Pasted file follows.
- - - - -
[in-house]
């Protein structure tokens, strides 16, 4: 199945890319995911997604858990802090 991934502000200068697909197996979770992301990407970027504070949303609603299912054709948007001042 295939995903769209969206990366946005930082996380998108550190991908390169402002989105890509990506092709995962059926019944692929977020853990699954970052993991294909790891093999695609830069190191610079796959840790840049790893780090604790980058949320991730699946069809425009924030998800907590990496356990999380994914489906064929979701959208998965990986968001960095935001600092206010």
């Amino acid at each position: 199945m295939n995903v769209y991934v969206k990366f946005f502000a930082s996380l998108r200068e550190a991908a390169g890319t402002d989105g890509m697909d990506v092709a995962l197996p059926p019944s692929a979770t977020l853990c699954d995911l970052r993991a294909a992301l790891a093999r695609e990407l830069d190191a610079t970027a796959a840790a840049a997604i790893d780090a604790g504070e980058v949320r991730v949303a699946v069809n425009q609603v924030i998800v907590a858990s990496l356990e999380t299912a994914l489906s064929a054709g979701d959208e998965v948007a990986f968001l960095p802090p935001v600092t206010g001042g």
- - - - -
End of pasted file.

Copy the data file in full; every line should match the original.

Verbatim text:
[in-house]
């Protein structure tokens, strides 16, 4: 199945890319995911997604858990802090 991934502000200068697909197996979770992301990407970027504070949303609603299912054709948007001042 295939995903769209969206990366946005930082996380998108550190991908390169402002989105890509990506092709995962059926019944692929977020853990699954970052993991294909790891093999695609830069190191610079796959840790840049790893780090604790980058949320991730699946069809425009924030998800907590990496356990999380994914489906064929979701959208998965990986968001960095935001600092206010």
């Amino acid at each position: 199945m295939n995903v769209y991934v969206k990366f946005f502000a930082s996380l998108r200068e550190a991908a390169g890319t402002d989105g890509m697909d990506v092709a995962l197996p059926p019944s692929a979770t977020l853990c699954d995911l970052r993991a294909a992301l790891a093999r695609e990407l830069d190191a610079t970027a796959a840790a840049a997604i790893d780090a604790g504070e980058v949320r991730v949303a699946v069809n425009q609603v924030i998800v907590a858990s990496l356990e999380t299912a994914l489906s064929a054709g979701d959208e998965v948007a990986f968001l960095p802090p935001v600092t206010g001042g």